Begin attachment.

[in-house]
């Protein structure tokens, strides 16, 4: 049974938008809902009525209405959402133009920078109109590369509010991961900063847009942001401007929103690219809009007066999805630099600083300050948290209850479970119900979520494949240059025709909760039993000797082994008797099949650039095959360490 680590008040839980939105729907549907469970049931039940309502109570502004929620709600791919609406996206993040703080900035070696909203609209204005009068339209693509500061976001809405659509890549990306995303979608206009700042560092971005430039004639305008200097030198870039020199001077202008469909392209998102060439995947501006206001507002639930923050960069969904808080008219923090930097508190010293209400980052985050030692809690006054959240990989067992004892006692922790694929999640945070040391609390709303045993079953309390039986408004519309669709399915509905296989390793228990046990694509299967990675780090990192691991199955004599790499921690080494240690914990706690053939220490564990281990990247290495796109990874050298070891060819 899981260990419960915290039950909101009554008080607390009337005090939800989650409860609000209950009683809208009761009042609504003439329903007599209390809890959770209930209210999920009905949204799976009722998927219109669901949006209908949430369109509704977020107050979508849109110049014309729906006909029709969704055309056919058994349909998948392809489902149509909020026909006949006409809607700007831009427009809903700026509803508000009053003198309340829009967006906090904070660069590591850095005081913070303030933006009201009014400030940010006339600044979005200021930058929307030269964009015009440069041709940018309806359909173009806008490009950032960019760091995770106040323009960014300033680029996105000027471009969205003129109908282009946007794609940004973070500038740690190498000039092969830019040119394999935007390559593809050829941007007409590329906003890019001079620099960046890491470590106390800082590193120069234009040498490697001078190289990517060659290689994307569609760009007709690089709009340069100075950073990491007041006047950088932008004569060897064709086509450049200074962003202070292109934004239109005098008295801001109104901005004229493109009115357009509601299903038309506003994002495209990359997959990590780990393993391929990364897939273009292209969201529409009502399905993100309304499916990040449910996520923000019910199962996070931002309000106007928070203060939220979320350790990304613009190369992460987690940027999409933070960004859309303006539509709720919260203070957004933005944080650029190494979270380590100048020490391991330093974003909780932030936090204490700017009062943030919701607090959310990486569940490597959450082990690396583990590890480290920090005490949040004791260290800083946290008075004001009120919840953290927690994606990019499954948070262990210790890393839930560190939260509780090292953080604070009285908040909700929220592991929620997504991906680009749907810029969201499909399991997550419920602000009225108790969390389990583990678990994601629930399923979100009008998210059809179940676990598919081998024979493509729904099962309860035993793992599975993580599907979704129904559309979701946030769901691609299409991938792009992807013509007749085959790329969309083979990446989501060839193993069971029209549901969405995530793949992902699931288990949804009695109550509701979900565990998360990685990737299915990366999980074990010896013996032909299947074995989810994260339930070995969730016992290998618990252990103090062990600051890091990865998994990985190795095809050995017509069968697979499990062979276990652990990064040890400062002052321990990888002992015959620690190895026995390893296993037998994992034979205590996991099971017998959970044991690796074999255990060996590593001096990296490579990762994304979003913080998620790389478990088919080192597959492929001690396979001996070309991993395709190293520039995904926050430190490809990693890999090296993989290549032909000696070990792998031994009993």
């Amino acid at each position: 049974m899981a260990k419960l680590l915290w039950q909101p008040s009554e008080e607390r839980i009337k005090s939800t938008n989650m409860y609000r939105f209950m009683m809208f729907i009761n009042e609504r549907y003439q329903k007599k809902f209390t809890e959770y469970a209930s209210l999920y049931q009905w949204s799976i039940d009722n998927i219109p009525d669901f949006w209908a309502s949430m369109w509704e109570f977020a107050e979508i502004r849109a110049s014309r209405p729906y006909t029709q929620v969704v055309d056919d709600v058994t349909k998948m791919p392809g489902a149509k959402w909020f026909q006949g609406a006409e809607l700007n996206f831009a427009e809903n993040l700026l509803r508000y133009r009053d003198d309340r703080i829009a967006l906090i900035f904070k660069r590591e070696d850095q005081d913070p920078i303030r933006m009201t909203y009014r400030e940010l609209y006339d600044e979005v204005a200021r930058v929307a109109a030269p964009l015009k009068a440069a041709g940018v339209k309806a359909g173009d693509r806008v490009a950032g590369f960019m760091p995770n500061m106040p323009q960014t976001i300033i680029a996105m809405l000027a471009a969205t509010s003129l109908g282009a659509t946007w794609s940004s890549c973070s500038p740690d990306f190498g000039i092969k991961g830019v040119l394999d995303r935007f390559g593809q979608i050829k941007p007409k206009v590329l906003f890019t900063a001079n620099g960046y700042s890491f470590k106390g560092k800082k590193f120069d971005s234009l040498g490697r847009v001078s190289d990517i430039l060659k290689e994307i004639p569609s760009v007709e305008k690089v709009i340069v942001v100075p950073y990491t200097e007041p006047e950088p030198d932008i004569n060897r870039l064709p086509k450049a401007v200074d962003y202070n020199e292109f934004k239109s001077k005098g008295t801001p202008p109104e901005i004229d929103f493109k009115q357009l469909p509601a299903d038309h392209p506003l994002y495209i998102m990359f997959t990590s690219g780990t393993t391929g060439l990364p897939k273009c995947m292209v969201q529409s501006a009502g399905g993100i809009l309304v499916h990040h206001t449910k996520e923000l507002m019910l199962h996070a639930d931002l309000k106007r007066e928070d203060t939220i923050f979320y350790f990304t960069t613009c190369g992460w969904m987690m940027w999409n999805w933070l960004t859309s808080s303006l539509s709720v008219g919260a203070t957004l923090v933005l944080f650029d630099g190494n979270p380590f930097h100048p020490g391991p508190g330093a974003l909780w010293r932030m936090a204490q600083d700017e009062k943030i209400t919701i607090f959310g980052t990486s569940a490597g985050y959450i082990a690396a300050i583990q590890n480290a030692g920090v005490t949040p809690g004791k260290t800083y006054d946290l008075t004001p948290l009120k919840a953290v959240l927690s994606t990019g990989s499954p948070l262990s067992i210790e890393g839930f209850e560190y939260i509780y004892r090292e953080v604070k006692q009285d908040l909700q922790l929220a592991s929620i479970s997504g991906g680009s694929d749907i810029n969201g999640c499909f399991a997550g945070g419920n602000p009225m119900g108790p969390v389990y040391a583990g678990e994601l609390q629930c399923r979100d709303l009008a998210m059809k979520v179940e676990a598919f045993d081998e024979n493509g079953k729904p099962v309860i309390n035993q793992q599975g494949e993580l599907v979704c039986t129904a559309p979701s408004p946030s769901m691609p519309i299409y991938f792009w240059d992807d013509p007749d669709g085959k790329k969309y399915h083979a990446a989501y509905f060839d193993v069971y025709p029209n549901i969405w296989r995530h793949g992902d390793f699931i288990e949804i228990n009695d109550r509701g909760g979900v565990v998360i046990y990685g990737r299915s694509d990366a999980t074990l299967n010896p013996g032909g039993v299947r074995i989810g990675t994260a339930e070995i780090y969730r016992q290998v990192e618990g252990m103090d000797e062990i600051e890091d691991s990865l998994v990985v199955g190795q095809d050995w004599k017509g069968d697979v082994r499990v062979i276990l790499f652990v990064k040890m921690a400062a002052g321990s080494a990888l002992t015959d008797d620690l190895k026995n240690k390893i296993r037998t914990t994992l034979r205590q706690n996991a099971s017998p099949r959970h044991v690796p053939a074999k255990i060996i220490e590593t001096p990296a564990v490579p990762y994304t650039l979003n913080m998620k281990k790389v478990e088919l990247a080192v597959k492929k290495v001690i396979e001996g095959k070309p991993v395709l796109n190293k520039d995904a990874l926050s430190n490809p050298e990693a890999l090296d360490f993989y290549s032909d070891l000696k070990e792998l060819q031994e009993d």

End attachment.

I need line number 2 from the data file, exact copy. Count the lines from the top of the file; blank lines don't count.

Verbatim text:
């Protein structure tokens, strides 16, 4: 049974938008809902009525209405959402133009920078109109590369509010991961900063847009942001401007929103690219809009007066999805630099600083300050948290209850479970119900979520494949240059025709909760039993000797082994008797099949650039095959360490 680590008040839980939105729907549907469970049931039940309502109570502004929620709600791919609406996206993040703080900035070696909203609209204005009068339209693509500061976001809405659509890549990306995303979608206009700042560092971005430039004639305008200097030198870039020199001077202008469909392209998102060439995947501006206001507002639930923050960069969904808080008219923090930097508190010293209400980052985050030692809690006054959240990989067992004892006692922790694929999640945070040391609390709303045993079953309390039986408004519309669709399915509905296989390793228990046990694509299967990675780090990192691991199955004599790499921690080494240690914990706690053939220490564990281990990247290495796109990874050298070891060819 899981260990419960915290039950909101009554008080607390009337005090939800989650409860609000209950009683809208009761009042609504003439329903007599209390809890959770209930209210999920009905949204799976009722998927219109669901949006209908949430369109509704977020107050979508849109110049014309729906006909029709969704055309056919058994349909998948392809489902149509909020026909006949006409809607700007831009427009809903700026509803508000009053003198309340829009967006906090904070660069590591850095005081913070303030933006009201009014400030940010006339600044979005200021930058929307030269964009015009440069041709940018309806359909173009806008490009950032960019760091995770106040323009960014300033680029996105000027471009969205003129109908282009946007794609940004973070500038740690190498000039092969830019040119394999935007390559593809050829941007007409590329906003890019001079620099960046890491470590106390800082590193120069234009040498490697001078190289990517060659290689994307569609760009007709690089709009340069100075950073990491007041006047950088932008004569060897064709086509450049200074962003202070292109934004239109005098008295801001109104901005004229493109009115357009509601299903038309506003994002495209990359997959990590780990393993391929990364897939273009292209969201529409009502399905993100309304499916990040449910996520923000019910199962996070931002309000106007928070203060939220979320350790990304613009190369992460987690940027999409933070960004859309303006539509709720919260203070957004933005944080650029190494979270380590100048020490391991330093974003909780932030936090204490700017009062943030919701607090959310990486569940490597959450082990690396583990590890480290920090005490949040004791260290800083946290008075004001009120919840953290927690994606990019499954948070262990210790890393839930560190939260509780090292953080604070009285908040909700929220592991929620997504991906680009749907810029969201499909399991997550419920602000009225108790969390389990583990678990994601629930399923979100009008998210059809179940676990598919081998024979493509729904099962309860035993793992599975993580599907979704129904559309979701946030769901691609299409991938792009992807013509007749085959790329969309083979990446989501060839193993069971029209549901969405995530793949992902699931288990949804009695109550509701979900565990998360990685990737299915990366999980074990010896013996032909299947074995989810994260339930070995969730016992290998618990252990103090062990600051890091990865998994990985190795095809050995017509069968697979499990062979276990652990990064040890400062002052321990990888002992015959620690190895026995390893296993037998994992034979205590996991099971017998959970044991690796074999255990060996590593001096990296490579990762994304979003913080998620790389478990088919080192597959492929001690396979001996070309991993395709190293520039995904926050430190490809990693890999090296993989290549032909000696070990792998031994009993």